Johannesburg – Hundreds of the Zimbabweans who are about to be evicted from the Central Methodist Church in Johannesburg have no alternative place to go, they said on Wednesday.
Most of the immigrants had been staying at the church for years, some after the 2008 xenophobic attacks.
Alois Mutena, 33, originally from Gweru in Zimbabwe, has been living at the church for eight years. He runs the church’s sewing project.
“People are still packing their things even though they have nowhere to go, like myself. More than 50 percent have moved out. They say if we do not leave they will evict us.”
While he was talking, two police officers walked into the church accompanied by two male church members.
The officers were being shown the different spots in the church where people had created living spaces.
Seven children all under the age of five played while some sat on the stairs at the entrance of the church.
Some played around a trolley carrying suitcases and layers of cardboard.
The owner of the belongings in the trolley, a woman, was pacing up and down the stairs adding more items to the trolley, while one of the children tried to catch her attention by tugging at her shirt and hugging her around her waist.
A tall man walked into the church from the street and spoke to the woman briefly.
Peter, 46, originally from Masvingo in Zimbabwe, was worried about where he and his belongings would go once they were evicted.
“I am not happy because there is no alternative accommodation. They only promised but we haven’t heard anything about accommodation. I’ve been here for five years.
“A plan B is not easy. When they close the doors you will see a heap of bags and children playing around in the street in front of the church,” Peter said.
A young woman sat quietly with her back against the wall on another set of stairs near the entrance, breast-feeding her baby. A small suitcase sat by her feet.
Njabulo Mose Chizuze, 28, who works in the construction sector, said he saw nothing wrong with the church’s decision to close its doors to people seeking a place to stay.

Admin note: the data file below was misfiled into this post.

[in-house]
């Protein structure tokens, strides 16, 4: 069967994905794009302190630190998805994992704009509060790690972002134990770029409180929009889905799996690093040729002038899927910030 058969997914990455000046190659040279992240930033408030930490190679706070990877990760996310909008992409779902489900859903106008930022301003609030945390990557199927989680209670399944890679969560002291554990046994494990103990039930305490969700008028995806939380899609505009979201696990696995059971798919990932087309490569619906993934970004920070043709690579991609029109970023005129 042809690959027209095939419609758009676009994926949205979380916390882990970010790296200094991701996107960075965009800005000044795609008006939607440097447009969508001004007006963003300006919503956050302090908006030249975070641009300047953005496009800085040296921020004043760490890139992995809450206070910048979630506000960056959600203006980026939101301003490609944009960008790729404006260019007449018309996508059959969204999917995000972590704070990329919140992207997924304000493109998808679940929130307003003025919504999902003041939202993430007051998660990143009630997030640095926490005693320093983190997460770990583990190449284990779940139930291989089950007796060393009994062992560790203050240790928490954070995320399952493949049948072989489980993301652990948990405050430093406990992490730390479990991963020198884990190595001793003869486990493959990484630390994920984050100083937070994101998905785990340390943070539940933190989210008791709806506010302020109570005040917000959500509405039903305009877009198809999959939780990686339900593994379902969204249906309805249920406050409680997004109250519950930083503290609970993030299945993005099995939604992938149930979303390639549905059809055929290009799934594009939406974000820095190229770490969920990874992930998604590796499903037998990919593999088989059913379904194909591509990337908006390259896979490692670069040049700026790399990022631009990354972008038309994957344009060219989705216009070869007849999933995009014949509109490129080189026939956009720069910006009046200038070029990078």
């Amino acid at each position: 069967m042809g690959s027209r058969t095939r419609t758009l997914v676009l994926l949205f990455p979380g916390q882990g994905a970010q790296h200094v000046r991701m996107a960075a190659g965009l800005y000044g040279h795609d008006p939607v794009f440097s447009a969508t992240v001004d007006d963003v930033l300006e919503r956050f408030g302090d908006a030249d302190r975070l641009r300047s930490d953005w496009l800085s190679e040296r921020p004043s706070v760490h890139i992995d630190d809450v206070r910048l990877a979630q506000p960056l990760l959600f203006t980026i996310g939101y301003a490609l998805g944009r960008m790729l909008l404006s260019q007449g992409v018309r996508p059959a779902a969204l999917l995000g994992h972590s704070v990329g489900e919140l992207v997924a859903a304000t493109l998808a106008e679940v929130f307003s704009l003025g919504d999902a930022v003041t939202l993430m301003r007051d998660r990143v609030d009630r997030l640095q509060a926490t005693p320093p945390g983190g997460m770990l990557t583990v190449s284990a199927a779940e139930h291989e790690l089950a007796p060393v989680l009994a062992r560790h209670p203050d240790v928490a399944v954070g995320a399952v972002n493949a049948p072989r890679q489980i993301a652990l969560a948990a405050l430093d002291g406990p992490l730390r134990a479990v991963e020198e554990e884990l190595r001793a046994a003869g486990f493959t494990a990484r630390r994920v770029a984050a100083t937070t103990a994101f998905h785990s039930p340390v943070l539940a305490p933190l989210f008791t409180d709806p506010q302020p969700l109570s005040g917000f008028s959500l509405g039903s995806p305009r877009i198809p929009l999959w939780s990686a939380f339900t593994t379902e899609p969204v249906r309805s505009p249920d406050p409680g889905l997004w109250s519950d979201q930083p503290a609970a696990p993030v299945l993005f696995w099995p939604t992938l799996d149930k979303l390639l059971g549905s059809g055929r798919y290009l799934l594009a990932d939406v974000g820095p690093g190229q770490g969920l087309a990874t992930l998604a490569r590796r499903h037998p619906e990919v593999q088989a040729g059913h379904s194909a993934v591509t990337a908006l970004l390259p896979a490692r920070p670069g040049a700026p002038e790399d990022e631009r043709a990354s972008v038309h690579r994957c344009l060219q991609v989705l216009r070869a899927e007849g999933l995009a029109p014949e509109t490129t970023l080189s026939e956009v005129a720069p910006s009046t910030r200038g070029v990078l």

“I agree with them. Guys who are healthy and fit like me must work. That is why we came to Johannesburg, not to eat, smoke and sleep. Bishop (Paul Verryn) helped us by giving us a place but there comes a time when you must think about why you came here.
“They gave us six months’ notice. I have been putting money away. I’m moving to a flat in Hillbrow I’ll be sharing with a friend. We’ll be paying R900 each.”
Chizuze was 20 when he arrived in Johannesburg. He is now 28.
“The bishop really helped us but it’s time to man-up now and stop sleeping all day.”
Verryn has been involved in the inner city for many years to ensure the Constitution protected people, including against eviction without alternative accommodation being provided.
“The church took a decision at one of its meetings that when I leave, the people in this building must also vacate this building,” he told Sapa on Monday.
He would not comment on the Sunday Times’ report that the refugees were being kicked out for running up a R2-million electricity bill.
Verryn’s term as superintendent at the church was coming to an end this month.
The church has been a home to more than 400 people needing accommodation since the xenophobic attacks in the country in 2008.
The immigrants had reportedly said they would fight the process as they had nowhere to go and were unemployed. – Sapa
JOHANNESBURG, South Africa
Little Eden is the permanent home to 300 residents who have profound intellectual disability, the majority of whom have been discarded and abandoned by society. Although the average age of their residents is 20 years, the average intellectual age is that of a one-year-old.
Affected negatively by the Post Office strike they did not receive donations like usual and as an extra blow they couldn’t send letters to usual donators, asking for help.
Furthermore the South African Government decided that they would only give them money at the end of the month and not at the beginning as was normally the case. So they have a huge backlog on money to care for residents.
PICTURE: CORNÉL VAN HEERDEN
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